RA: Relay League explores ways of communicating outside of spoken language. And your previous works such as Rapture (silent anthem) and Play explore the communicative and expressive value of sound as experienced by different cultures both traditionally and in the present day. What interests you in non-verbal communication and alternative methods of expression?
It’s one of those things where one thing leads to another. Sometimes I wonder if coming from a background where multiple languages were spoken in the home and I didn’t have full comprehension or fluency in Italian means that you pick up on different cues to form understanding. I think that is probably a commonly held experience.
Also, I trained as a dancer, which is a way of working with your body a lot more. Also, as an artist, I have had to learn to write and communicate verbally about my work but a lot of being an artist is doing things because you don’t know how to put it into words, otherwise we would be writers. So, I feel it is pretty intrinsically linked to the forms of expression I am already engaged with; dance, music, visual art, they are all non-verbal methods. Also, coming out of making The Colour of Saying there was a lot of thinking about translation and different methods of non-verbal communication, which has been a concern for a while.
RA: Relay League explores movement on a number of levels - within the videos themselves but also in how the visitor experiences the work, such as the journey made from one screen to the next. What would you like the visitor to physically experience when moving through the gallery space?
I see the show as a geography of experience. I have been working with multi screen video installation for some time and I am particularly interested in the viewers experience in a kind of participatory relationship to the video onscreen so, from the outset I was thinking very much, there is a French word that I like to use ‘parcours’, of a kind of a pathway or tour or some kind of journey or experience through the work. Relay league is the term for a telegraphic system of transmission, from one transmission point to a receiver and from that to another receiver. This is how I have tried to construct this installation, so there is a journey of this message as it passes through. It also adapts and changes as it moves through different forms, in relation to the body.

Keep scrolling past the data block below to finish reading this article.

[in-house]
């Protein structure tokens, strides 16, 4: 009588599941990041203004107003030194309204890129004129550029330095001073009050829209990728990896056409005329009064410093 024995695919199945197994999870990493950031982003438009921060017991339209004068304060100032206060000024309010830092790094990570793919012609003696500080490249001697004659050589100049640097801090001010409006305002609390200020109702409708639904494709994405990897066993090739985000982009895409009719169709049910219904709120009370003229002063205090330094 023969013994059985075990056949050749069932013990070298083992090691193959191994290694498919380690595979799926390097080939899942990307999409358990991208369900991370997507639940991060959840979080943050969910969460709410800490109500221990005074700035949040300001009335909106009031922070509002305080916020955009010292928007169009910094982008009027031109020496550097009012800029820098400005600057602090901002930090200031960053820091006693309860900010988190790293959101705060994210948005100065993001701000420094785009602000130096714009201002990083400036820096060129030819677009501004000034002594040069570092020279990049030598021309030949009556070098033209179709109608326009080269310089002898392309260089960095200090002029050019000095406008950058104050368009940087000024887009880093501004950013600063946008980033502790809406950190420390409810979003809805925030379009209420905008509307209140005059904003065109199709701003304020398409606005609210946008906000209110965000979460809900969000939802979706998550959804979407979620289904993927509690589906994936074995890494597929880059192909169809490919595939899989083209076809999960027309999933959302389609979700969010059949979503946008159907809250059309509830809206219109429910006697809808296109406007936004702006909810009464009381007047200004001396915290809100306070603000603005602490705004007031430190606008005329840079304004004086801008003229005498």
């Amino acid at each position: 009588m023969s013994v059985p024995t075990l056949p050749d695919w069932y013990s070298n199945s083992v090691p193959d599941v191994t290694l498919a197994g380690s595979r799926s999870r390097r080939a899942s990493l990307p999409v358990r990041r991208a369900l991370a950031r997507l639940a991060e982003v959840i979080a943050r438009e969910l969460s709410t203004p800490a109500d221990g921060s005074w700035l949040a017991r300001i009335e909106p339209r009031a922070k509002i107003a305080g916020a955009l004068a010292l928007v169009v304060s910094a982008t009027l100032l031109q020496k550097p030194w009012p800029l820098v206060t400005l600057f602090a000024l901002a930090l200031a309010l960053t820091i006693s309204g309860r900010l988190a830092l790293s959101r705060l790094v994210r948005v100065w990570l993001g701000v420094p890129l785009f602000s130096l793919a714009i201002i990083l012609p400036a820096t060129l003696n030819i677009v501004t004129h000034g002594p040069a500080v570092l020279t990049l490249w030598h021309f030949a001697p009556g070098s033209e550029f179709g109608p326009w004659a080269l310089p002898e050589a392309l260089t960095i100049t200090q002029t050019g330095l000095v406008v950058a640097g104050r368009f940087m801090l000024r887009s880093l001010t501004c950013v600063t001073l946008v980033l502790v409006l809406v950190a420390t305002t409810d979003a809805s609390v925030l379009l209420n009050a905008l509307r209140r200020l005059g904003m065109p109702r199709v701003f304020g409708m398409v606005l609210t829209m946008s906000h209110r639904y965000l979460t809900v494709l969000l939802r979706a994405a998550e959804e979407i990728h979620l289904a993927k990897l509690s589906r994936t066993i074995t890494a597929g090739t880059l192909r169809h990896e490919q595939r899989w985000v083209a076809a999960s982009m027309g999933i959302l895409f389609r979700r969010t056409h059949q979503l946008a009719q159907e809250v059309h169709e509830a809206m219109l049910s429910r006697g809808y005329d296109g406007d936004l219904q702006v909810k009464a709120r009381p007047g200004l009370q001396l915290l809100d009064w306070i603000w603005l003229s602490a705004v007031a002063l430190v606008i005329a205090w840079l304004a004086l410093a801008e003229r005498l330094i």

You see the three videos unfold in the space. Each moment within the show is a further translation or abstraction or dissection of the source phrase from Morse code. The architectural space has been constructed in a way to encourage bleed from the
soundtrack and illumination of the videos. The first and the last video have the exact same soundtrack and they play in sync so, you start at one end of the gallery and you walk to the other and as you are walking that sound will diminish but as you approach the next screen will increase in volume.
The dividing walls are made of a plastic translucent film, which means that you can see light and shade through them. I wanted to create this porous membrane where you’re separated by things but you can perceive what is beyond and that sort of leads you through the experience.
Also, the way that Sindri sees is in light and shade, in contrast and blurred images, the way that you will see things on the other side of the screen. So it is kind of like a gesture towards this way of seeing.
Relay League was curated and developed by Artspace and is touring nationally with Museums & Galleries of NSW. This project has been assisted by the Australian Government through the Australia Council, its arts funding and advisory body. The development and presentation of Relay League is supported by Commissioning Partner the Keir Foundation. Relay League was produced with the support of C ND National de la Danse, Paris and University of New South Wales Art & Design. Relay League will be accompanied by a book published by Schwartz City and designed by Formist.